Burgos at the Start of San Olav Way

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With such a long history it should come as no surprise that the fiestas and festivals celebrated in Burgos range from solemn to spectacular. Among the more notable celebrations are the processions of Semana Santa (Holy Week), Corpus Christi (a moveable feast, celebrated on the Thursday after Trinity Sunday, which depends on Pentecost Sunday, which of course depends on Easter Sunday… the place to be is at the Monastery of Las Huelgas), and the festival of San Pedro and San Pablo (known together as Sampedros) in June.

Additionally, there are a number of more archaic events, some Moorish in origin and others pagan, that take place throughout the year. Burgos is a lively city.


Burgos was originally founded at the end of the 9th century in a bid to repopulate these northern plains.  From the expulsions of the Muslims (around the end of the 11th century) it quickly became one of Castilla’s most important city. It was here that the Catholic Kings Isabel and Ferdinand welcomed home Christopher Columbus after his second voyage to the new world, and it was here where General Francisco Franco was publicly proclaimed as Generalísimo in 1936 and which would serve as the dictators base of operations until the end of the civil war.

Set along the wonderful río Arlanzon, the city was built with massive walls and even more massive gates. In spite of this, the territory of Burgos (but more to the point Castilla) was widely disputed. The seed for much of the fighting was the will of King Fernando-I, who although wise enough to rule over the northern regions, was not too clever in managing his estate. He chose to divide the north into three regions upon his death, with each region going to a different heir.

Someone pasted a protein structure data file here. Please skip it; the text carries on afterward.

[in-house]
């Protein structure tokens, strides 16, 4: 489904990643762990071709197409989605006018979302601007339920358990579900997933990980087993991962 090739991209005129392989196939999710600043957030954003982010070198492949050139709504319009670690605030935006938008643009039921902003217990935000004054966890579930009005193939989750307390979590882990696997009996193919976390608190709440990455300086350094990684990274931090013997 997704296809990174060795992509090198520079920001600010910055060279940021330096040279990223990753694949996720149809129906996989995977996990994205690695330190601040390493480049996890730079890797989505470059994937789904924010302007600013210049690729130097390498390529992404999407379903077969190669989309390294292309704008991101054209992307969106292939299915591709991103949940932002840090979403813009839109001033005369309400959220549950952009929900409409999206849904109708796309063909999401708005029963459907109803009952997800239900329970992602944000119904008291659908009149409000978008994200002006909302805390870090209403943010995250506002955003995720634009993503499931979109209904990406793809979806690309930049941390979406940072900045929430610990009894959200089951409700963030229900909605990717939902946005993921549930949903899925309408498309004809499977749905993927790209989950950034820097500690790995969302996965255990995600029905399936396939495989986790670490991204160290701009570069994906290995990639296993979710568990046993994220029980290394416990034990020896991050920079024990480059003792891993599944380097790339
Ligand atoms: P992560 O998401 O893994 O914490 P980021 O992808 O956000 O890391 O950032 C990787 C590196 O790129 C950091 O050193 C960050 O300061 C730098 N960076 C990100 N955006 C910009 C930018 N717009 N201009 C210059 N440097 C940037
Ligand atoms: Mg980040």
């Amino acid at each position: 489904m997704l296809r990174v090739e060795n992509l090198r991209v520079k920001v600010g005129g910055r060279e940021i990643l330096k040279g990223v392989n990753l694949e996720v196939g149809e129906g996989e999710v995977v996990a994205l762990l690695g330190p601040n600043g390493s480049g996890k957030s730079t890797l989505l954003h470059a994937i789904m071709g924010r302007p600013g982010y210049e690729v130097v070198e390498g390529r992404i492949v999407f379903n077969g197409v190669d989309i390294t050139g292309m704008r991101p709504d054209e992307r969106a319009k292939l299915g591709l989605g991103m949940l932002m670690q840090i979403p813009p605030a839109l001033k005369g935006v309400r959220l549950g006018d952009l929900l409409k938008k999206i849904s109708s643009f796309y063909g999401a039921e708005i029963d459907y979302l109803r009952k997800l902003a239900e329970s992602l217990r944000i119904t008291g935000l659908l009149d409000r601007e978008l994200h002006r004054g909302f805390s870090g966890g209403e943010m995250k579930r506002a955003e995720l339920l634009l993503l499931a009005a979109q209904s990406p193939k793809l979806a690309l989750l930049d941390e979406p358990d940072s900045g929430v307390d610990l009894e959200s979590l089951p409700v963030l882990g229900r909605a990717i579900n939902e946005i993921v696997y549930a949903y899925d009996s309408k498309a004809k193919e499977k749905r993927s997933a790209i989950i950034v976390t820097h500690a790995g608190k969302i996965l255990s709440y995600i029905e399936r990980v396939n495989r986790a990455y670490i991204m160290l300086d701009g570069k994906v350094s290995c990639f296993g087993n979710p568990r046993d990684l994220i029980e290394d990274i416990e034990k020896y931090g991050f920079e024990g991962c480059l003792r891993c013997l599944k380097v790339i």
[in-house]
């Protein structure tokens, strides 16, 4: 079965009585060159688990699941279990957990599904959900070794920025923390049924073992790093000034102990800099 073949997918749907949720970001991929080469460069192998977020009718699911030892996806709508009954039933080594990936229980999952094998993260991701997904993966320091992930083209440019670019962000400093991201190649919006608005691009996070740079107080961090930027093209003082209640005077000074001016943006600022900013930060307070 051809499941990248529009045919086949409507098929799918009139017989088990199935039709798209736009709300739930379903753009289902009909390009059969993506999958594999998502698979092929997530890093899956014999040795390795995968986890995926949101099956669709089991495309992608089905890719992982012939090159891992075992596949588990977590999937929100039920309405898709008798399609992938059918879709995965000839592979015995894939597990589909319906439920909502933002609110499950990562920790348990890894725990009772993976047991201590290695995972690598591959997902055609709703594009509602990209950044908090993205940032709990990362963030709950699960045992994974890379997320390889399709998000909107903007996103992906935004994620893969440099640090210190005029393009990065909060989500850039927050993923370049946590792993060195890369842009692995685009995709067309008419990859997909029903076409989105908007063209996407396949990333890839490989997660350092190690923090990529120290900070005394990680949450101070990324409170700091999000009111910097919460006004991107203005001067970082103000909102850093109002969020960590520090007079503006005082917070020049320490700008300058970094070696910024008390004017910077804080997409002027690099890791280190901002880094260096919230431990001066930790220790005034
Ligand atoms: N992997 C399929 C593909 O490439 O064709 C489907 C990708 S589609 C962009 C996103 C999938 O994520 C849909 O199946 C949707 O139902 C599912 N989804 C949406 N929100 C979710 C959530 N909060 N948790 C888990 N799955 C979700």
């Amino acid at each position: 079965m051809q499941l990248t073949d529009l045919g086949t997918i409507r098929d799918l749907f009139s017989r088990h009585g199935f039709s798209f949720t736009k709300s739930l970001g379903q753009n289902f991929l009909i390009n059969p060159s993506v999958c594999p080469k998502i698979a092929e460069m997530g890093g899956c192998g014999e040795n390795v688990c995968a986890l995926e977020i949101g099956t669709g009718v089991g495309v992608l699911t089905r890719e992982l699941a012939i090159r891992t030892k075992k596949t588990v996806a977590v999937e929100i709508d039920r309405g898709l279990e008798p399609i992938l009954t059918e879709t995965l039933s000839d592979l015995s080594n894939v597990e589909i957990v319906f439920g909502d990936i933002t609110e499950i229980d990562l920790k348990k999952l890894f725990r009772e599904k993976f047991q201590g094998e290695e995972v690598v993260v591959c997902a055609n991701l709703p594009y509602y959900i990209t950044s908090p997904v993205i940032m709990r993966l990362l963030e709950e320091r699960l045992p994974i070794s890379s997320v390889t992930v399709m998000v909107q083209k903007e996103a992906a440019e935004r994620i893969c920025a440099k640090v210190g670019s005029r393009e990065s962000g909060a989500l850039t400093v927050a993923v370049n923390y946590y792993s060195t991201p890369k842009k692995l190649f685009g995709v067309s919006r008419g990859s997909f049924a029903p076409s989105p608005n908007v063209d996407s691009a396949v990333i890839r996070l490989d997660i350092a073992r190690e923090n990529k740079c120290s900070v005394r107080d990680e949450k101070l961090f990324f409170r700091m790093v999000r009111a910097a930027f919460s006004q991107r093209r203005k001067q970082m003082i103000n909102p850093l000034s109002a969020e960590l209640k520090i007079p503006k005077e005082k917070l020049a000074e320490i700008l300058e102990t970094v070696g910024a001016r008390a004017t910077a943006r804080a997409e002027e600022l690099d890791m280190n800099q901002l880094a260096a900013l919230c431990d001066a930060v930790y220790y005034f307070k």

Alfonso VI received León, García received Galicia, Sancho II received Castilla, and his daughter Urraca received the city of Zamora.

More land disputes followed and in the end it was Alfonso that reigned over the whole territory and was crowned the emperor of the Iberian Peninsula. This was at the end of 11th century, and the wealth collected by Alfonso from tariffs throughout the peninsula was transformed into palaces and a Cathedral, catapulting Burgos into prosperity.

Burgos is also the home of El Cid, a fierce warrior, and cunning politician. He was banished from the city by King Alfonso for having forced him to take an oath attesting to his innocence in the death of his brother Sancho. El Cid would eventually turn down an invitation to return and fight for Alfonso, and instead traveled east to Valencia where he maneuvered himself into a kingdom of his own. He is now buried in the Cathedral.

The Road:

The way out of Burgos is waymarked along the Calle del Carmen: take right after the bridge and follow Calle del Carmen to the left; but I followed the Calle Madrid, which is simpler: When you have crossed the bridge, the Calle Madrid is straight ahead.

The Burgos bus station is in the building to the left. Follow the Calle Madrid straight on. This guide describes the route via Calle Madrid.

When you arrive at a large roundabout, take the right hand street, to the right of the the red building. After a short walk you will pass a small park to your left. Just go straight on. Soon you will find the first waymarker of San Olav. From this point, the way is well marked to Los Ausines (see details later). As you walk on out of Burgos, you will have a trafficked road out to your left (the BU-800). After a few 100 m. you will find the first marker of San Olav.

After the exit from Burgos, this is an easy walk on a plain stretch. Shortly after the namesign of Cardenadijo, you come to a small crossing. If you want a rest, take to the left and then take the first street to right to get to the only bar/cantina.

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Accommodation in Burgos at the Start of San Olav Way